We wanted to encourage parent child interactions so that was our main reason for excluding those types of tools. The last reason to exclude a tool was because the tool did not prompt parents into action. For example, if a tool was giving out information but it was mainly a portable reference library, or a way to connect with other parents we didn't include it in our summary. Now, I'd like to return to one of our core features of our included tools. We looked for tools that support parents' engagement. So, even though the tools send information to parents, via their phones or their tablets, the tools and our intent was for parents to put away their device before engaging with their children. So in short, the parents get the tips for language-rich play and activities. After viewing the tip, they put their phones away. Then parents talk and interact with their children. So, at this point we thought we should ask you to share your thoughts. We are wondering what questions do you have about what we included and excluded from the review? Please continue to use the chat box. I see we're working on percentages, I'm glad we're able to provide that information to our attendees.
We could go on if people don't have questions about what was included and excluded, but I'll leave the chat box open for a moment. Ah, here come the comments. Thank you. Yes, we agree that we're really excited that we were able to find apps that the parents use and that the children don't need to use. And another important question that I'll be covering in a moment is that there are other languages available, and I'll be reiterating this, but Spanish and English are the most common. It looks like we're getting a lot of exciting commentary about the apps, and some of these topics we'll be covering in a little bit later in the talk.
Sarah: Rechele, it looks like people are excited that we excluded apps that have a cost associated with them. I think that's particularly important for people who work with low income families.
Rechele: Oh, I'm glad you noticed that. Yes, that's going to be one of our points to go over shortly. It looks, like there's a lot of things we could be discussing. Sarah, whenever you're ready, we could wrap up this part because we have so many questions to cover. And Sarah's going to be talking about seven critical considerations. But we'll let some of the questions pop up a little bit longer until Sarah is ready.
Sarah: Yeah, and I think there's a couple of quick notes here Rechele. So a couple of questions about dual language learners and the National Center on Parent, Family, and Community Engagement actually has an upcoming webinar that will talk about that. So another webinar in this series that's actually taking place October 31. So that one will talk specifically about dual language learners.
And thank you, Shela, for contributing in the chat window, that we were not able to review how effective each of the tools were. Or I see someone's asking about whether we know if parents that did the [Inaudible] activity. So, we're not really looking at the effectiveness in those terms. We're really looking at a scan of the available technology and the tools that are available. So certainly a next step down the line would be really thinking about how effective the tools are and really thinking about researching that vein. Okay, so let's move on here and please continue to have the chat and we'll be monitoring throughout. But I want to give us, before we jump into the specifics of what we found with our review, we want to start by giving you some of the critical considerations to keep in mind if you're thinking about selecting a tool in general. Or, if you're considering a particular tool.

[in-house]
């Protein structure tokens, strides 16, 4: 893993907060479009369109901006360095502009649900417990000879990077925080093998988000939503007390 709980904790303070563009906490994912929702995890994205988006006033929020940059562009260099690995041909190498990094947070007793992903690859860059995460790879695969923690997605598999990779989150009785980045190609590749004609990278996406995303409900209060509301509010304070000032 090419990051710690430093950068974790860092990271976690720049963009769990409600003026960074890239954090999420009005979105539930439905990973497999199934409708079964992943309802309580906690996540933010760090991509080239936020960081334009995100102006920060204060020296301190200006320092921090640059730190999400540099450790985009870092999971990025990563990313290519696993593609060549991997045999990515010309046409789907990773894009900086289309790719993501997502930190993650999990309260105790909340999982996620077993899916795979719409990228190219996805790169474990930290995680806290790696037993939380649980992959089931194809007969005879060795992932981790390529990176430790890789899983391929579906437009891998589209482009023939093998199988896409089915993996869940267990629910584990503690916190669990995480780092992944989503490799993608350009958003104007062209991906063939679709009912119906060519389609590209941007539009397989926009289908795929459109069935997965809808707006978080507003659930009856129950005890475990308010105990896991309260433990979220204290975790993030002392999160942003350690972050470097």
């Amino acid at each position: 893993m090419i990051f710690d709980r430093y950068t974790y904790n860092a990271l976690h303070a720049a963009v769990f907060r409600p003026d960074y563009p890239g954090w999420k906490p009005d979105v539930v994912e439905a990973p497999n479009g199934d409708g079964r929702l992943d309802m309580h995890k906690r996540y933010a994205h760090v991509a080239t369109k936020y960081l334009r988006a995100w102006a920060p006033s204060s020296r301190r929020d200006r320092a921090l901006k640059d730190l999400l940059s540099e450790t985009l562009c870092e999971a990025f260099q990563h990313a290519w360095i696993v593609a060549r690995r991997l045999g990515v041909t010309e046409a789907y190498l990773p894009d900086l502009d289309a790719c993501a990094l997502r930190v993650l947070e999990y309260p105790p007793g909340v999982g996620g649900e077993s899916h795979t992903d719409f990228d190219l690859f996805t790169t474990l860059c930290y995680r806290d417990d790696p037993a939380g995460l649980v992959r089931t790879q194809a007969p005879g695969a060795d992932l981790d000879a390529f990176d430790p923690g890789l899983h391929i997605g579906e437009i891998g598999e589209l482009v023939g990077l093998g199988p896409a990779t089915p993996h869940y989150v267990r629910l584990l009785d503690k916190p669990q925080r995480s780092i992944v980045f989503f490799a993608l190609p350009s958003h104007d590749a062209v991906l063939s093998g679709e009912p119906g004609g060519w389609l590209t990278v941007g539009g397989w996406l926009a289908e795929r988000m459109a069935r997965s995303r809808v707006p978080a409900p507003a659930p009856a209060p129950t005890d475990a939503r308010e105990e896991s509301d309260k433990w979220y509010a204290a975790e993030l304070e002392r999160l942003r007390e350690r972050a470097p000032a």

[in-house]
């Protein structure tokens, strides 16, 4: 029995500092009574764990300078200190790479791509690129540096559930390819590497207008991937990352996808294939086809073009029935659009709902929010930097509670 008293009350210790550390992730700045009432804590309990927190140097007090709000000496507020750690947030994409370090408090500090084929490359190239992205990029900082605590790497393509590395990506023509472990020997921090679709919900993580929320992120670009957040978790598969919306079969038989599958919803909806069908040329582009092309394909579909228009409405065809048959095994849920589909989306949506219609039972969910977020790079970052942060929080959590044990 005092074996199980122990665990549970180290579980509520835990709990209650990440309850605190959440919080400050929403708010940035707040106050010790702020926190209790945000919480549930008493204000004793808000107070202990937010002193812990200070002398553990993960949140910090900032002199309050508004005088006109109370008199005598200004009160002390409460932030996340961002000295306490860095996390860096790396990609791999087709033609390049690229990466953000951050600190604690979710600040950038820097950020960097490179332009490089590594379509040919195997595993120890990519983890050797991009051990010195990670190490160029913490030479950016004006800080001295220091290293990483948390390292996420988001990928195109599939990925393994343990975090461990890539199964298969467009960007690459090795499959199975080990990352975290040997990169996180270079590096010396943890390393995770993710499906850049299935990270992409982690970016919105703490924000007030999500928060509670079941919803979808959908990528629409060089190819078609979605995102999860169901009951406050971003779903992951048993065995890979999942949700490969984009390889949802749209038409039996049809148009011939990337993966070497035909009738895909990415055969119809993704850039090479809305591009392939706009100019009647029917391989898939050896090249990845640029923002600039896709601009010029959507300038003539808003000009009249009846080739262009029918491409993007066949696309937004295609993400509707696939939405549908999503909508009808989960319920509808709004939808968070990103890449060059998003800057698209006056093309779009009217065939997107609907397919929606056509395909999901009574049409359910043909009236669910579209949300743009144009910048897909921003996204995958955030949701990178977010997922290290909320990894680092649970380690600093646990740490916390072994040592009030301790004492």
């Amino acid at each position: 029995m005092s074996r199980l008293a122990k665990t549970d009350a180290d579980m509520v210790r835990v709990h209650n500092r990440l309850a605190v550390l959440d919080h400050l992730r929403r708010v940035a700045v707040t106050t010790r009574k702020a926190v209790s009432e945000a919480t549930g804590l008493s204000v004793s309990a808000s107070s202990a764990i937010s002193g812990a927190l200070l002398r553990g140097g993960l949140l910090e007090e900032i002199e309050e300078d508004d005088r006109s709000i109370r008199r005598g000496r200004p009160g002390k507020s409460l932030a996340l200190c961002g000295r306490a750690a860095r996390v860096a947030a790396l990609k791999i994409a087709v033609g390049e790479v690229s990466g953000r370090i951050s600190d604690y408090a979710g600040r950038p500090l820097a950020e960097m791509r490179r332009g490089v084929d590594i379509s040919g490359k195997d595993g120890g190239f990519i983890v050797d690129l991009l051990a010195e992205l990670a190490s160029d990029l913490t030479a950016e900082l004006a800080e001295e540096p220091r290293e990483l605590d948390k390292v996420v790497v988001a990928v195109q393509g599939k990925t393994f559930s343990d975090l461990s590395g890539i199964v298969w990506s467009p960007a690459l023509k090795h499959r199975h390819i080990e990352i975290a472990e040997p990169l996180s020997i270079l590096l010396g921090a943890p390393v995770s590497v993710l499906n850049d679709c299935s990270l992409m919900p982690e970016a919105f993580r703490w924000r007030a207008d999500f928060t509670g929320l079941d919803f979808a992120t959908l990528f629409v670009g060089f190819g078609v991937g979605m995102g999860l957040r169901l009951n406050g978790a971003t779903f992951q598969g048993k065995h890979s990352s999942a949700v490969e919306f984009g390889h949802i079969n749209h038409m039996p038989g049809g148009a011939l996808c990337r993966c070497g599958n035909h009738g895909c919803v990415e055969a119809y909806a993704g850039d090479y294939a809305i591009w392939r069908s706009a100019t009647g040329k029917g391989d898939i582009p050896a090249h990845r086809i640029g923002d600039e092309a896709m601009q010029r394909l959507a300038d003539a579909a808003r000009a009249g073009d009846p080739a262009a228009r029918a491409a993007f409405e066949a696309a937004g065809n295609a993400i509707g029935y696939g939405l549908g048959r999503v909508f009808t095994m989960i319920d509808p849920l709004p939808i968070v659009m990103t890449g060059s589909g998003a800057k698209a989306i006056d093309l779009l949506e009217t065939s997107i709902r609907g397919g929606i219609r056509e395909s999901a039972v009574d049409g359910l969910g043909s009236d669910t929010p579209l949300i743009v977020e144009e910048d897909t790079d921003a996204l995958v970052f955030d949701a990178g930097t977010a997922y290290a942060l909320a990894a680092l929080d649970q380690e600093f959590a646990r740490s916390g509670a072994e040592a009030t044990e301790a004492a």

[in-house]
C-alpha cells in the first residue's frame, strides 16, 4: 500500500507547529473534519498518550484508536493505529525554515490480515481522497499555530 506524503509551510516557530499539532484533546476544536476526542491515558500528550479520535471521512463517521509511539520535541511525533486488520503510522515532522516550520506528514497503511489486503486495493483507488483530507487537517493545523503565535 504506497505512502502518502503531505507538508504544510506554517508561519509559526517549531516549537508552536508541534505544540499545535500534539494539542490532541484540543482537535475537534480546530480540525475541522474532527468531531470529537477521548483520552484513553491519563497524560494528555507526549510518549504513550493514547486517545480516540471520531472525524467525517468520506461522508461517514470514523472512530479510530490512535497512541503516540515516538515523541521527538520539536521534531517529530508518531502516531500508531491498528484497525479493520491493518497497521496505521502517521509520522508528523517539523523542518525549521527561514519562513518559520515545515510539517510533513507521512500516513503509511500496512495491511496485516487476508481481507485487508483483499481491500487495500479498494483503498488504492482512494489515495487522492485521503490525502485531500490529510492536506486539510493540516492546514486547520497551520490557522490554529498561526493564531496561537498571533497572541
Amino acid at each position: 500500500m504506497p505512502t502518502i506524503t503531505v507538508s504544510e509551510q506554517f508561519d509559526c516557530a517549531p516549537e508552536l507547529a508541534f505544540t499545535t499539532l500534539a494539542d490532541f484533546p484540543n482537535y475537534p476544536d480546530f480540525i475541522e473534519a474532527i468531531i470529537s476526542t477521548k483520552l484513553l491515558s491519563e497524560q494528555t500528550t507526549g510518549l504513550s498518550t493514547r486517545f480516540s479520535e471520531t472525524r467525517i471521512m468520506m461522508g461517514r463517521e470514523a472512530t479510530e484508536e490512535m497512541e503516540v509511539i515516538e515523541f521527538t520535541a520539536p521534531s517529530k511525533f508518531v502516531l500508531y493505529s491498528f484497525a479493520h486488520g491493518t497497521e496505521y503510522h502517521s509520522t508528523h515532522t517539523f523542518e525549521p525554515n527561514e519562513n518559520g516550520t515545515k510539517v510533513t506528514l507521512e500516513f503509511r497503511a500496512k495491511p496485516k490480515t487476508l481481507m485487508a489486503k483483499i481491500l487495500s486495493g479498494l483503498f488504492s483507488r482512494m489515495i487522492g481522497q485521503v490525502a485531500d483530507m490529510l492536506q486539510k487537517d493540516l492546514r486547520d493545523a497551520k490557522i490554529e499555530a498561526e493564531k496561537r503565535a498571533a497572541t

So, just a reminder that the tools we describe here do not comprise an exhaustive list. We're not endorsing any of these individual products. We're merely providing a compilation of information. So this is the National Center on Parent, Family, and Community Engagement providing a compilation to help programs or states consider these options. And I want to highlight again, we've mentioned this a couple of times already but, across the tools, the content rally came from different sources and advisers. Different tools might have used academic research on child development. Or they might have used their own clinical expertise to craft the information that was included in these tools. And the important piece here is that despite the efforts these developers to use this information from past research, none of the tools that we identified had been evaluated by independent academic studies. So we really are in a place where there's a lack of evidence base for the effectiveness for digital tools. And I think that really goes with some of the comments we're already seeing in the chat box in terms of, how do we know it's effective? And I think the short answer here is that we don't, yet. We simply know that these tools exist. So, until more of an evidence base exists, we really don't know if specific tools are going to improve parent engagement or child development. But as we conducted the review, we found some similar features of different tools and we also found some unique features of tools. And we used this information, combined with our knowledge of child development, to compile a list of things that we identified as critical considerations.